Under normal circumstances, I’m someone who spends time in the General Assembly advocating for reproductive rights and abortion access with other activists throughout the year. The security guards at the entrance to the General Assembly building are basically my best friends at this point because we see each other so often.
Unfortunately, supporting reproductive rights legislation can be disappointing at times. When our bills are heard in committee, we come out in droves to advocate for them and offer testimony about why protecting our reproductive rights is important. Despite the overwhelming support, our bills are usually killed by anti-family Republicans in committee.
Flipping the Script
That’s why it’s so refreshing to have events like “Joining the Charge––Prioritizing Gender Justice.” Delegate Jennifer Carroll Foy approached the Women’s Equality Coalition (WEC) and The National Women’s Law Center (NWLC) with a proposal to put both advocates and legislators in the same room to have an unfiltered, honest conversation about the issues that matter most to us.
I was pumped. Finally, after tons of conversations with activists after disappointing hearings, advocates who work face-to-face with community have a chance to sit shoulder to shoulder with policy movers and shakers.
Great idea, right? We thought so too.
So, we hosted a bipartisan policy roundtable in Fairfax that focused on womxn’s* and girls’ rights. The project worked as a collaboration with the three of us, with the WEC leading the recruitment of advocates and Delegate Foy aiding us in gathering busy legislators at the end of July.
The panel themes were health and economic justice, women and girls, and working families. The discussions explored intersecting topics and questions, ranging from paid maternity leave and flexible work schedules to inclusive sex education and affordable healthcare access. The panels were followed by roundtables, where everyone had the opportunity to speak and respond. We flipped he script ––advocates sat on the panels and led the conversations.
There were many poignant moments, including one where we discussed how often Black girls’ bodies are seen as disruption simply for existing. A student activist shared how she had been reprimanded at school for wearing a headwrap, even after expressing the cultural significance.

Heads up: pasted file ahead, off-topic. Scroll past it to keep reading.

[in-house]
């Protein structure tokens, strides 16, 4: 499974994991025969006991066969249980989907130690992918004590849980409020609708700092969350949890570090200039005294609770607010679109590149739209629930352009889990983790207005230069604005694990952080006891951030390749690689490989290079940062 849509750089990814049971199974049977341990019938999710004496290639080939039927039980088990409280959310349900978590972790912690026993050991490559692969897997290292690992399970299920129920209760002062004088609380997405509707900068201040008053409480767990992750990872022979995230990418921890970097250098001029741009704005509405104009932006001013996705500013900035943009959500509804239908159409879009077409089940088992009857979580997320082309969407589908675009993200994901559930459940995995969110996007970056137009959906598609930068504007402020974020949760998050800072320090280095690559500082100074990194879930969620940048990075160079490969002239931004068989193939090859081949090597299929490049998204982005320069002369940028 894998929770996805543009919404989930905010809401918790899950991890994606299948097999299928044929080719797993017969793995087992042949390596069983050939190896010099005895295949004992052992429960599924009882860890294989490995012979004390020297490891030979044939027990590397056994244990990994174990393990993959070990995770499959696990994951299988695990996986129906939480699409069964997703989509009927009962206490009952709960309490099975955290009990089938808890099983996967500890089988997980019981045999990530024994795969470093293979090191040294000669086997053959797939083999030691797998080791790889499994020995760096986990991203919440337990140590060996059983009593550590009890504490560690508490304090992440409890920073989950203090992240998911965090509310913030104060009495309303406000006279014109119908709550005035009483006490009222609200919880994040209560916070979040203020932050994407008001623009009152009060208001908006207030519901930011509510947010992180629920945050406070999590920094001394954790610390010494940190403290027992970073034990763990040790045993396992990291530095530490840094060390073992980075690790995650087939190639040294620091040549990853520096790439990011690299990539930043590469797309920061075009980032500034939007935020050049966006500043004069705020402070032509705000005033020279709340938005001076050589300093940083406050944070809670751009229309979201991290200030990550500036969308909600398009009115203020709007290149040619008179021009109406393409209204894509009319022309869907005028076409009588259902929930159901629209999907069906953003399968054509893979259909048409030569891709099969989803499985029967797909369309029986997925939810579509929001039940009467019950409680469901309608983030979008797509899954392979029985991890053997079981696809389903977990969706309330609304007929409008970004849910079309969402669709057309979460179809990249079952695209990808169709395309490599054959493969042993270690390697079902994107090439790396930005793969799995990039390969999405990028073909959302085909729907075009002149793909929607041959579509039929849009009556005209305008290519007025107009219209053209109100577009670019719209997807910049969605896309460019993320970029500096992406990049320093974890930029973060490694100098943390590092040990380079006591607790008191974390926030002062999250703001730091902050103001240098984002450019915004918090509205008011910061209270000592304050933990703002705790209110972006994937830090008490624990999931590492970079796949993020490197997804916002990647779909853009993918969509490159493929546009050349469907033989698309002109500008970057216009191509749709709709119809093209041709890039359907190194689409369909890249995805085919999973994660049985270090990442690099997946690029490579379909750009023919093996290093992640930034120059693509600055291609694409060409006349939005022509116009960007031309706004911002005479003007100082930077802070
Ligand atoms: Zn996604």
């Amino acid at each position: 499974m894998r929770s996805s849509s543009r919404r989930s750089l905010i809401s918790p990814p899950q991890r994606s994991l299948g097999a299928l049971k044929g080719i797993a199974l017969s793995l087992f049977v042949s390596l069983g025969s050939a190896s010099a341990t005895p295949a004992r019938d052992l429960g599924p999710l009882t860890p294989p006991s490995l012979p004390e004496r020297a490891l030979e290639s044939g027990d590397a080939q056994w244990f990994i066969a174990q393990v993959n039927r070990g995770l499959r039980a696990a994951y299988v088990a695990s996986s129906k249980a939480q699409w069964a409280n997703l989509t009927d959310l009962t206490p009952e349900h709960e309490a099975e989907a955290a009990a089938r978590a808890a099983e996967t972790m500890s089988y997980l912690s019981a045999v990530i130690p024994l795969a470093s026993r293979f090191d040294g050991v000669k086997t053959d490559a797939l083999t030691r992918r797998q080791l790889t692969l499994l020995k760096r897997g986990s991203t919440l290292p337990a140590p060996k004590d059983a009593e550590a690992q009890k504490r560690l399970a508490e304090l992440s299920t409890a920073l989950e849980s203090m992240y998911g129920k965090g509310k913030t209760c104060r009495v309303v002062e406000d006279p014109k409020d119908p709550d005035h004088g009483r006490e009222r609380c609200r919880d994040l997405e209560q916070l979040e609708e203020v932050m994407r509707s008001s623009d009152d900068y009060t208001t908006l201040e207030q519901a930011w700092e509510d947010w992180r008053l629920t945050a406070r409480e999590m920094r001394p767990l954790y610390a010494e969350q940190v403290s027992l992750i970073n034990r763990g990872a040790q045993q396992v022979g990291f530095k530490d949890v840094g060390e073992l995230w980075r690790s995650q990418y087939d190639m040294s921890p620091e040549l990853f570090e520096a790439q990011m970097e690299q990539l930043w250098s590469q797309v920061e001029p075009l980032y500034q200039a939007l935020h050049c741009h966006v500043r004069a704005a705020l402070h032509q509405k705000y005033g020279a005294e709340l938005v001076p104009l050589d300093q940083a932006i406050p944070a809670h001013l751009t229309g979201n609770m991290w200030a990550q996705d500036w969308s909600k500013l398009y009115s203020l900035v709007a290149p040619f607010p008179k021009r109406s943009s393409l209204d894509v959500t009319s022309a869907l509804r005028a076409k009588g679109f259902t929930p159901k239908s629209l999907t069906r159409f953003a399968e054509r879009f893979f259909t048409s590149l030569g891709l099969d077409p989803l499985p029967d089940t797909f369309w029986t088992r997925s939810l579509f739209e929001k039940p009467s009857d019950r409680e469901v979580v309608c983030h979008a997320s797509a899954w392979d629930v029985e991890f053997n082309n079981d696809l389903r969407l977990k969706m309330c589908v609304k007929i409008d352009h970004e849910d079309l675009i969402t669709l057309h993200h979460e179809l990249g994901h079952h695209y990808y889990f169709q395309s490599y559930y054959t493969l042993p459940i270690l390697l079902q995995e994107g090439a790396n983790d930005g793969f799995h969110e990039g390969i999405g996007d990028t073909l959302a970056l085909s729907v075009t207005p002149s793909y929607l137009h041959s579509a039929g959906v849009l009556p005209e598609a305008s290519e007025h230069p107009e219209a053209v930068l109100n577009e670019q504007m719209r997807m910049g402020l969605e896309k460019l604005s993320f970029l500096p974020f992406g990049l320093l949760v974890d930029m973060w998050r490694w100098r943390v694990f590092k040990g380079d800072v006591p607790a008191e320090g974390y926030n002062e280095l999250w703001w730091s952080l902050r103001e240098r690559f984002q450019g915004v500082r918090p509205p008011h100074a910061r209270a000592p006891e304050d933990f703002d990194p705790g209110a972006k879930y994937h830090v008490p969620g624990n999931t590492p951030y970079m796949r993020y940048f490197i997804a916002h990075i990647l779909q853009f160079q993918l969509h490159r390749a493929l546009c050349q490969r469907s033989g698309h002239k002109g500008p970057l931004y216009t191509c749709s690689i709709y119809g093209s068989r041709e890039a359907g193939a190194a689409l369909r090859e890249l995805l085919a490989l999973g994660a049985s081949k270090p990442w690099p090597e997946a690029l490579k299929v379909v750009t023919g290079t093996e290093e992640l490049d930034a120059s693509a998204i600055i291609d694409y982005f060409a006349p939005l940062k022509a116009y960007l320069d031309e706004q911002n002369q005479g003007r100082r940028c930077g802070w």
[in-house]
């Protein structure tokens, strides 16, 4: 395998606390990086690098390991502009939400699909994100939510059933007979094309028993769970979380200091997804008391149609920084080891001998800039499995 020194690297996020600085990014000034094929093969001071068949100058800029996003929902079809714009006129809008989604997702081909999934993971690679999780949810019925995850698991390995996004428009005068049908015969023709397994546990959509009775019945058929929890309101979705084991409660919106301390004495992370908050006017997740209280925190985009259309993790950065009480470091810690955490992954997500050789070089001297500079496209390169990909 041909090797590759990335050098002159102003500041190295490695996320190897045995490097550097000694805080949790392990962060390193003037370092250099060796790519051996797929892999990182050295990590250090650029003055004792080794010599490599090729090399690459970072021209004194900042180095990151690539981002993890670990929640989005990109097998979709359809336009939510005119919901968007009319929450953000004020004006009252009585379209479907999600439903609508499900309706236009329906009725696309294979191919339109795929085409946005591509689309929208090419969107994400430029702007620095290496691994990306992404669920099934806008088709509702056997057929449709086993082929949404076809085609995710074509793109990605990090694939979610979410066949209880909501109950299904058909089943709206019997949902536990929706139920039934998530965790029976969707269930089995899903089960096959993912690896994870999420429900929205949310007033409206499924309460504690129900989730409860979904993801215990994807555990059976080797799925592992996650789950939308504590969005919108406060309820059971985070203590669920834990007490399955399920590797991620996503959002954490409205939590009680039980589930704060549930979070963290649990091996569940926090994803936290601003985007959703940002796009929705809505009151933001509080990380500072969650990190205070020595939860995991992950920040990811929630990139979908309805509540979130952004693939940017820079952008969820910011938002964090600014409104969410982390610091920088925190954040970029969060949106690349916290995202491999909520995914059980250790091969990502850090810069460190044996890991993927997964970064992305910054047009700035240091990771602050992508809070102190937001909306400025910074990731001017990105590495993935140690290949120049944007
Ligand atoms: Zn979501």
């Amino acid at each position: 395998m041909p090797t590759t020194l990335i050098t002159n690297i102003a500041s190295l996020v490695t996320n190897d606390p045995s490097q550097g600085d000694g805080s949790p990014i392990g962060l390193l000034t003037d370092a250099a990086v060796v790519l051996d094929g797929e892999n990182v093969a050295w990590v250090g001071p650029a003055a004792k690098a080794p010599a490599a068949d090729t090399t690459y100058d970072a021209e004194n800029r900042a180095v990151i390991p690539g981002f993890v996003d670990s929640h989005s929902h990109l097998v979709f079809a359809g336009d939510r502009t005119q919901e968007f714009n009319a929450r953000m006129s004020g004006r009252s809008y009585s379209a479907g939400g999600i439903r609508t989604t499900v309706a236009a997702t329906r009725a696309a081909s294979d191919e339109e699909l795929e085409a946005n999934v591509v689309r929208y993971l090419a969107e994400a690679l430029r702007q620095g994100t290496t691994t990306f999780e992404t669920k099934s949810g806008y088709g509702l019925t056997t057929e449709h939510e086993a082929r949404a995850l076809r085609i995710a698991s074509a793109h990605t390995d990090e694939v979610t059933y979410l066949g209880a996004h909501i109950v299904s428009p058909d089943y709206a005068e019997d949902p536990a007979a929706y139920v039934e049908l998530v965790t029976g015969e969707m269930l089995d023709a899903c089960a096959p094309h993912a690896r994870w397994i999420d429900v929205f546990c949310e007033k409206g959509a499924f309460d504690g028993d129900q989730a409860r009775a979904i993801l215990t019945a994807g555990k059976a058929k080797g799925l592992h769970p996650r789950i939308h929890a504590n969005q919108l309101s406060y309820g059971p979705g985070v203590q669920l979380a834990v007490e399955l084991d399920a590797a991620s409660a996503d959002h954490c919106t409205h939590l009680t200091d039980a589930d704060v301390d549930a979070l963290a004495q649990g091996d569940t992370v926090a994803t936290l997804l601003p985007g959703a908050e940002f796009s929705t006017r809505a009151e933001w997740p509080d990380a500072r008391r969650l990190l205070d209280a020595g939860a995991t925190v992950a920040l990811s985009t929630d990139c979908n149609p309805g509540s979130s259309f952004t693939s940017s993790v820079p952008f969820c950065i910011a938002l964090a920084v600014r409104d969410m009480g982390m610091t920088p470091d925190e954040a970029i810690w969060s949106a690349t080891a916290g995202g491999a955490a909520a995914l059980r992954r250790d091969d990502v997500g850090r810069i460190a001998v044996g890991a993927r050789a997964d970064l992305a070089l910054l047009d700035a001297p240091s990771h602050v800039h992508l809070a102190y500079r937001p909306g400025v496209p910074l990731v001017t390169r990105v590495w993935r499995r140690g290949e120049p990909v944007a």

That’s a reality we experience everyday. What we don’t experience everyday is the opportunity to explain that experience to someone who is voting on a bill in the General Assembly.
Even though we know Republicans will probably still vote against us, we don’t let that stop us.
For hearings, we bring out activists, advocates, and impacted folks to tell their personal stories about reproductive healthcare. Facts and figures appeal to some, but it’s proven that people respond better if they can attach a face and a story to a situation. When talking about reproductive healthcare, personal storytelling aids in easing the stigma that surrounds reproductive healthcare.
We need to tackle the shame around abortion with culture change.There’s this idea that only specific types of people get an abortion. That’s not true and in fact, abortion is pretty common. Did you know that by the age of 45, one in four women in the U.S. will have an abortion?
Despite the commonality, a lot of people resort to shaming those who seek out this healthcare, and this shame makes it into legislation. What can we do to combat this? We talk about abortion! With as many people as we can, as often as we can, in as many public forums as we can. Increased frequency of abortion conversations that include both facts and impacted people result in a lowered stigma.
Interested in learning more about robust policy agendas? Click here to read about our Virginia For All of Us Campaign.
*womxn is used to denote different genders, from cis-gender women, to trans women, to folks with reproductive systems that identify as a different gender, to feminine identified non-binary people
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